The Late, Lamented Molly Marx by Sally Koslow

April 21, 2009 at 6:33 pm (ARC, fiction, novels) (, )

I acquired The Late, Lamented Molly Marx through Library Thing’s Early Reviewers program. If you haven’t already, I insist that you go sign up right now. It’s a wonderful thing. The way it works is publishers send the good folks at Library Thing advanced review copies of their upcoming titles, and Library Thing gives the books away to site users in exchange for reviews. Each month a list of books available through Early Review is posted on the site, and registered participants can browse the list and request the ones they’d like to read. The requests are entered into a lottery and the randomly chosen winners receive advanced copies.

I requested The Late, Lamented Molly Marx because it sounded interesting. Molly Marx has everything a woman could want, a husband with a thriving medical practice, a beautiful daughter, and a great job as a freelance stylist. It isn’t until Molly is found dead on the bank of the Hudson River that it becomes apparent how un-charmed her life truly was. As Molly adjusts to the afterlife she can’t help but peek in on the people she loved as they struggle to solve the mystery of her death, and get on with their own lives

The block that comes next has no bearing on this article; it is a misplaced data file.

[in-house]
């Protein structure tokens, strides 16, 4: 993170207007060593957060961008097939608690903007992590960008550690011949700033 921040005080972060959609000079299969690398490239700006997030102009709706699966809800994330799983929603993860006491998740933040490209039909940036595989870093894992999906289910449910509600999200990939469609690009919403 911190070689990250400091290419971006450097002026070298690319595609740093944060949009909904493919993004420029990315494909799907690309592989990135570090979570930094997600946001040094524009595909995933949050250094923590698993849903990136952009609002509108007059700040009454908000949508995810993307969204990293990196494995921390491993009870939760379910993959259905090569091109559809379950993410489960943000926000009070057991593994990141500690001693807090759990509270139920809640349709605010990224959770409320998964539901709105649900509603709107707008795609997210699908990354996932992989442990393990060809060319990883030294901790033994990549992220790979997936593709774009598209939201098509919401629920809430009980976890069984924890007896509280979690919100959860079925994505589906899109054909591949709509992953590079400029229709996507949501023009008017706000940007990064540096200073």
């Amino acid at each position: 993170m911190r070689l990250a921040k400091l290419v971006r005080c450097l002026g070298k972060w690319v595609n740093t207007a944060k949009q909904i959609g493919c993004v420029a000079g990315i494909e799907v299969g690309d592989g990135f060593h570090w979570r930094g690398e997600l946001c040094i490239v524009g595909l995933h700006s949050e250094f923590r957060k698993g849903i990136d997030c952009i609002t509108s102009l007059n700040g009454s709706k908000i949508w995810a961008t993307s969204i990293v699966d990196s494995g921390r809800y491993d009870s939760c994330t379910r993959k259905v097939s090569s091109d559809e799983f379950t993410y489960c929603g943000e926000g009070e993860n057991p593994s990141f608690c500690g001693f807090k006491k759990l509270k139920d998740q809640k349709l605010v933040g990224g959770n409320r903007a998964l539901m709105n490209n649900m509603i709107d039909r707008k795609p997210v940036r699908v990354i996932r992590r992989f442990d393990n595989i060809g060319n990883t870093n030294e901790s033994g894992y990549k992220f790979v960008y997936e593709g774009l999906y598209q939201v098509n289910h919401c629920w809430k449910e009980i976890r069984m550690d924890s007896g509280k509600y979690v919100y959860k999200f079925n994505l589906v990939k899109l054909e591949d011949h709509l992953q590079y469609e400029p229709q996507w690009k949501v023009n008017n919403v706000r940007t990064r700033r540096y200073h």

This was my first foray into chick lit, or women’s fiction, or whatever you call books marketed specifically to single, employed, middle-class, twenty and thirty something females. I studiously avoided the genre for years because I bought into the idea that chick lit was vapid fluff featuring superficial heroines. And, guess what? I was right!

The world of Molly Marx is all expensive bistros, Upper East Side duplexes, high fashion, interior design, and weekends abroad. All of the primary characters are rich and beautiful; they have high end, well paying jobs and never want for anything. They are sexy, glamorous, and shallow as rain puddles.